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I hope to know why message() is a better choice than print() when it comes to printing diagnostic messages.

For example, the print() function is a better choice to print R object such as 'iris', whereas, message() is better when we want to concatenate strings e.g. message("a", "b") is shorter than print(paste0("a", "b")).

However, I think there are more differences than those simple ones listed above. I have read the documentation for both methods

but, it seems they are not as informative as I had hoped to my question.

I would appreciate if someone let us know in which case message() is better than print(), and why.

  • 1
    @MartinMorgan, I mostly agree with this, but message() also signals a "message", which is what suppressMessages() captures. suppressMessages() don't suppress pure stderr output, e.g. suppressMessages(cat("hello\n", file=stderr())) still displays hello in the console. – HenrikB Apr 19 '16 at 3:40
  • @HenrikB stop, warning, message all signal conditions, which is what makes them catch / suppress-able tryCatch(message("hello"), message=force); cat(file=stderr()) is poor style (and ineffective, as your example illustrates!) if the intention is to signal a diagnostic condition. – Martin Morgan Apr 19 '16 at 8:22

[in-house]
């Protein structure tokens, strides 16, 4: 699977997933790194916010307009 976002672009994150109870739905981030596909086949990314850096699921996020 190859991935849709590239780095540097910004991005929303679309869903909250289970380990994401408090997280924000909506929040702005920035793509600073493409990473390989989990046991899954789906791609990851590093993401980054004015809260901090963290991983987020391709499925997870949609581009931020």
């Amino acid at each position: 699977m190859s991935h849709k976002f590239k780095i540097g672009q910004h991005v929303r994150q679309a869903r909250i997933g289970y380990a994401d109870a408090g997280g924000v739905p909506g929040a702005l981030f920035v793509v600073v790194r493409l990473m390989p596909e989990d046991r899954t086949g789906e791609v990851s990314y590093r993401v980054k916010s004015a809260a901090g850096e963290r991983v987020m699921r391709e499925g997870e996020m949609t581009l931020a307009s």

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TL;DR

You should use cat() when making the print.* functions for S3 objects. For everything else, you should use message() unless the state of the program is problematic. e.g. bad error that is recoverable gives warning() vs. show stopping error uses stop().

Goal

The objective of this post is to provide feedback on the different output options a package developer has access to and how one should structure output that is potentially on a new object or based upon strings.

R Output Overview

The traditional output functions are:

  1. print()
  2. cat()
  3. message()
  4. warning()
  5. stop()

Now, the first two functions (print() and cat()) send their output to stdout or standard output. The last three functions (message(), warning(), and stop()) send their output to stderr or the standard error. That is, the result output from a command like lm() is sent to one file and the error output - if it exists - is sent to a completely separate file. This is particularly important for the user experience as diagnostics then are not cluttering the output of the results in log files and errors are then available to search through quickly.